Skip to content

Childers Named History Department’s 2016 Outstanding Alumnus

childers-photo-211x300Thomas N. Childers, one of the most influential historians on the origins of German fascism and modern Germany, has been named the UT history department’s outstanding alumnus for 2016.

He will be feted during the history department’s annual honors ceremony at 5:00 p.m. Wednesday, April 20, in the Toyota Auditorium of the Howard H. Baker Jr Center for Public Policy.

A native of Cleveland, Tennessee, Childers arrived at UT in 1965 on a football scholarship. After forsaking the football field but not his loyalty to the Vols, he earned a bachelor’s degree in 1969 and a master’s degree in history in 1971 before going on to Harvard, where he earned his doctorate.

Childers is a professor of history at the University of Pennsylvania, where he has taught since 1976. He has held visiting professorships at the University of Cambridge, Smith College, and Swarthmore College, and has lectured at other universities in London, Oxford, Berlin, Munich, and throughout the United States and Europe.

During his tenure at Penn, Childers has won numerous awards for his work in the classroom, including the Ira T. Abrahms Award for Distinguished Teaching and Challenging Teaching in the Arts and Sciences (1987); the Richard S. Dunn Award for Distinguished Teaching in History (1999); the Senior Class Award for Excellence in Undergraduate Teaching, chosen by popular vote by the graduating class (2000); and the Spotlight on Teaching Award as the Best Lecturer in the Humanities, selected by the university student body (2004).

Childers is the author and editor of several books on modern German history and the Second World War, including the The Nazi Voter, published in 1983. He emerged as—and remains—one of the most influential historians thinking and writing about the origins of German fascism. He has just completed a new interpretation of the rise and fall of the Third Reich, which will be published in 2017.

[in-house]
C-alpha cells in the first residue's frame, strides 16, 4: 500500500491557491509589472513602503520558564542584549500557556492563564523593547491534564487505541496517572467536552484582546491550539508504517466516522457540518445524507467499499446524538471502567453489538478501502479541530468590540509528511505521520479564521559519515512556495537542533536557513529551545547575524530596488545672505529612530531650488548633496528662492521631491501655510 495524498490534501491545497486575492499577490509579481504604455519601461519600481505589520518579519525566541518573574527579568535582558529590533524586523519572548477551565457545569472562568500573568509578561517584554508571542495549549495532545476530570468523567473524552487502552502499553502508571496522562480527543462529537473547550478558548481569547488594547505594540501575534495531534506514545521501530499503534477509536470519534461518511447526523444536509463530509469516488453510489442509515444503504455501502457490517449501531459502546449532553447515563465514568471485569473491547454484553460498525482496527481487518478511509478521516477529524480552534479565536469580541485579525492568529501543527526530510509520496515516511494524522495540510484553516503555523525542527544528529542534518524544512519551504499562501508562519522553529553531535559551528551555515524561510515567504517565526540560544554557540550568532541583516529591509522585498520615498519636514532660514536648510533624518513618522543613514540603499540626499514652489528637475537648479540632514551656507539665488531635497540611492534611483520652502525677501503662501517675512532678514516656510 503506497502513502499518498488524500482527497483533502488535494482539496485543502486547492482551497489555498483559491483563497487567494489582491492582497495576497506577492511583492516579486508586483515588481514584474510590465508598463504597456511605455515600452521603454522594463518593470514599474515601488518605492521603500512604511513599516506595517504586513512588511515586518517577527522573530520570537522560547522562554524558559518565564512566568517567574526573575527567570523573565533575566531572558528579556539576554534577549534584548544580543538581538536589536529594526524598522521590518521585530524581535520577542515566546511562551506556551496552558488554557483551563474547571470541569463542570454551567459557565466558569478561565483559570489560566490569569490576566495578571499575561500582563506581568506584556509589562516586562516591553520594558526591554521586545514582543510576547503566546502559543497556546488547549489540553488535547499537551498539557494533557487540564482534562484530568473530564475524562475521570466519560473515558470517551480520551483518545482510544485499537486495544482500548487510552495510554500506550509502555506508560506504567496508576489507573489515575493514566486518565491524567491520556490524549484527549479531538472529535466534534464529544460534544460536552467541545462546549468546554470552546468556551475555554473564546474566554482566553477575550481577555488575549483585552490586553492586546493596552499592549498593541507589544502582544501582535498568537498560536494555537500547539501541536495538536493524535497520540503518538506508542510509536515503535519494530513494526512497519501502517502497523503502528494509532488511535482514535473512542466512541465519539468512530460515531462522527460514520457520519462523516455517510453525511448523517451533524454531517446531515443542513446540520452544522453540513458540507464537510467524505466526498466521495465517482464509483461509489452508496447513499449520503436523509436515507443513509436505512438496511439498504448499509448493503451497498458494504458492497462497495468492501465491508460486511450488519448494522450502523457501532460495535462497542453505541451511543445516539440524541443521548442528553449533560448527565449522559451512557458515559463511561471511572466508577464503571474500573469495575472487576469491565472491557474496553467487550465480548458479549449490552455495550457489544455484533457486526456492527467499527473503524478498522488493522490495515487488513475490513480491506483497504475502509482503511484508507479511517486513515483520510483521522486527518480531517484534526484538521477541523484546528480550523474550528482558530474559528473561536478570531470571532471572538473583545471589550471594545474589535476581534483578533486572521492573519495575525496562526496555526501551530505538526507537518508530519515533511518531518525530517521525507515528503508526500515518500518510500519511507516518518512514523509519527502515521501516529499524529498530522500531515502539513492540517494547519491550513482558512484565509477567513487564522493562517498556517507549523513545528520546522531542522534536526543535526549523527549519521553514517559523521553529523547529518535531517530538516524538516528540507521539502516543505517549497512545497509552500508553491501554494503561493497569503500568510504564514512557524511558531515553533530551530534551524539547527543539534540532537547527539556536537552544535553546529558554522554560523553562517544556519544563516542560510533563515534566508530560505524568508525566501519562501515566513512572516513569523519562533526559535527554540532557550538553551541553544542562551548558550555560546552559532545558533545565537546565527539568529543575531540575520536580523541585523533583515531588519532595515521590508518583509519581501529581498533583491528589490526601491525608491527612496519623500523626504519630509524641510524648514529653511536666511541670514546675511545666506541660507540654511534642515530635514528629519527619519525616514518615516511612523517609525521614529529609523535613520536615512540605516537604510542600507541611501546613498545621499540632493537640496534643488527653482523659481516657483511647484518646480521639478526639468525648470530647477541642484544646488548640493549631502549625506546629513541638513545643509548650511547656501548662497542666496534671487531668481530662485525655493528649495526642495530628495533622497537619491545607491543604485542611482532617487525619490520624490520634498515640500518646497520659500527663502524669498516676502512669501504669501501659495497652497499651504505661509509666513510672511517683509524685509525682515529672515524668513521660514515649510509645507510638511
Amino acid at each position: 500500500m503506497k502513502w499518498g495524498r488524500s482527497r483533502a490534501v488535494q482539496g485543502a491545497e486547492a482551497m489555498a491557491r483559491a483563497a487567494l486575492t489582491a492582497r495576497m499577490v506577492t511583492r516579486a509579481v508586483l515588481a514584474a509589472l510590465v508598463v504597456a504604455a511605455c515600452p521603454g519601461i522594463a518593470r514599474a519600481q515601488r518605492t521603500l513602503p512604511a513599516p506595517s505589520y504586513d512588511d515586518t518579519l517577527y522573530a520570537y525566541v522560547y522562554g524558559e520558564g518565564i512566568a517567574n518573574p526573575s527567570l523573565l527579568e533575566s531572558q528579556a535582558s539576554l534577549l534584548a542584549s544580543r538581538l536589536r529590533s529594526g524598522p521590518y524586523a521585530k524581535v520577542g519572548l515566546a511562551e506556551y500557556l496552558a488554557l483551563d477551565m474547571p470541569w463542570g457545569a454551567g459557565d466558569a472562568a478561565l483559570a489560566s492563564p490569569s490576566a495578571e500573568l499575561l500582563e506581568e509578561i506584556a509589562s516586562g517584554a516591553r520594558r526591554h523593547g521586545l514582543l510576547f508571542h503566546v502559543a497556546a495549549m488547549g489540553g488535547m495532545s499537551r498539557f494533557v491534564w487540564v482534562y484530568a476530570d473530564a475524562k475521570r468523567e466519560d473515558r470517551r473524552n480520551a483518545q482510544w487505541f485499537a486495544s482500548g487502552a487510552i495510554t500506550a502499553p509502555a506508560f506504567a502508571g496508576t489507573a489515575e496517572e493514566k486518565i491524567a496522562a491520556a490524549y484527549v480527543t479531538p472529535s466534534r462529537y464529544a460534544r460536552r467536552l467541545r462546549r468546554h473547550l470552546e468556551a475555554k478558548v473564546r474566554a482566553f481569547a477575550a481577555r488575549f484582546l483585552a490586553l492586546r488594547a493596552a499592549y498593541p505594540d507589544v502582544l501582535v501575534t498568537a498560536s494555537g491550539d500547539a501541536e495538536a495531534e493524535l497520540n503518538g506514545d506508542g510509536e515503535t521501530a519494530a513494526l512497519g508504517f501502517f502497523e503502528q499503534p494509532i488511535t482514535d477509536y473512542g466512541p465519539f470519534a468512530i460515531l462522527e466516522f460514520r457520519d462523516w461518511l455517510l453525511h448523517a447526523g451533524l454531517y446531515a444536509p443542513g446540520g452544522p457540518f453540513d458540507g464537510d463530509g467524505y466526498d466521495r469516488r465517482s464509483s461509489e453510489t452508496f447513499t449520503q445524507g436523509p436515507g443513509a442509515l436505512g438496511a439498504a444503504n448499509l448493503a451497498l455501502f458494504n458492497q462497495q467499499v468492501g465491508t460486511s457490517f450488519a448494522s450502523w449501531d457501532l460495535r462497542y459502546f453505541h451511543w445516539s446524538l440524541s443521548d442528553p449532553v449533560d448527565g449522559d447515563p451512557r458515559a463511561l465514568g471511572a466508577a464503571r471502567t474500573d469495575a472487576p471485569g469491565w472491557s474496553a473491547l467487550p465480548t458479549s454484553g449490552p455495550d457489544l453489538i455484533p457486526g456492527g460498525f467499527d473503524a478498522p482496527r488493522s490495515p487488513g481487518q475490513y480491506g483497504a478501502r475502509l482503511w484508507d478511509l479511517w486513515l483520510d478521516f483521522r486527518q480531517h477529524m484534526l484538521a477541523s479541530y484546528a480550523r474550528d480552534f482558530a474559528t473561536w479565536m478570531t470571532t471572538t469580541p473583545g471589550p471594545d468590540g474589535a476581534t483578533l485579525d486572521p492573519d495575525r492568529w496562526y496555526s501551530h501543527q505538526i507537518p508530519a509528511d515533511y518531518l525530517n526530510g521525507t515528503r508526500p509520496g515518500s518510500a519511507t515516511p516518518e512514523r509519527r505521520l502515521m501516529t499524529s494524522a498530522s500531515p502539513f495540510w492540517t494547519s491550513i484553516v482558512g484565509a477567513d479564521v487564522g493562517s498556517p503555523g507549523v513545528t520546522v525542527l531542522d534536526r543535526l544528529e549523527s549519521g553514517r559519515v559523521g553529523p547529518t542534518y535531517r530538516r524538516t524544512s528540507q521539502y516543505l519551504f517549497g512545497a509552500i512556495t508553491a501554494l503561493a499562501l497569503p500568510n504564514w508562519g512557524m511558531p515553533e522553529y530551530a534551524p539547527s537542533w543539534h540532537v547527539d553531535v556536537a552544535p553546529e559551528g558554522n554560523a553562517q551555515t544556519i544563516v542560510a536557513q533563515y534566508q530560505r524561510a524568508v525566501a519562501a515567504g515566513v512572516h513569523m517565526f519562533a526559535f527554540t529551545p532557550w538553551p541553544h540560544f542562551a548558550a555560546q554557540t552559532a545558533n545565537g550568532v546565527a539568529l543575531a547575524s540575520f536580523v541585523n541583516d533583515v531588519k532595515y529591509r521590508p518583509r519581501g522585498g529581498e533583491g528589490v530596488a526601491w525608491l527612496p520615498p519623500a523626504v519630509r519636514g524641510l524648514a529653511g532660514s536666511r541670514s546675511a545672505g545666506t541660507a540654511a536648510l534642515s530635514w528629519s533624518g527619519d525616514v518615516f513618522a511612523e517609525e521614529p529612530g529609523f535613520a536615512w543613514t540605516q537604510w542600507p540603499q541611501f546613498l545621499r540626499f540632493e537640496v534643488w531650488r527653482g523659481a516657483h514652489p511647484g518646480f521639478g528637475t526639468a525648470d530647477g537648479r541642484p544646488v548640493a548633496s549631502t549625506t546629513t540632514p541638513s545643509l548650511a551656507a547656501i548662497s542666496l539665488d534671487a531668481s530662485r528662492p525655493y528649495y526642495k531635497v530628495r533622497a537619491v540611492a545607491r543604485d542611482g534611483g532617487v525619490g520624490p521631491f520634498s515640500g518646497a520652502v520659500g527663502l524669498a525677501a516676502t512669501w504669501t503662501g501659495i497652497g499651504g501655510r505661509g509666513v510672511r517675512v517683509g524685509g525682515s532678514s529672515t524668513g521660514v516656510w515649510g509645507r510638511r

In the second half of his career, Childers became an American military historian. He developed a four-volume series of interconnected books on the experience of World War II, mainly from the perspective of American participants. Much of this work has been based on Childers’s own family. The first volume,  Wings of Morning: The Story of the Last American Bomber Shot Down Over Germany in World War II, tells the story of his uncle’s experience as a navigator on a B-17. The second volume, In the Shadows of War, was a Book of the Month Club and History Book Club selection.

The third volume, Soldier from the War Returning: The Greatest Generation’s Troubled Homecoming from World War II, examines the largely forgotten difficulties of American veterans returning home.  About the book, Jon Meacham, executive editor of Random House, wrote: “Childers breaks significant new ground by chronicling the hidden history of the emotional toll that World War II exacted on those who fought it, and on those who loved them. I did not think there was anything fresh to say about the defining conflict of the modern world.  Childers has proven me wrong—very wrong indeed.  This is an important and engaging work.”

The flagship campus of the University of Tennessee System and partner in the Tennessee Transfer Pathway.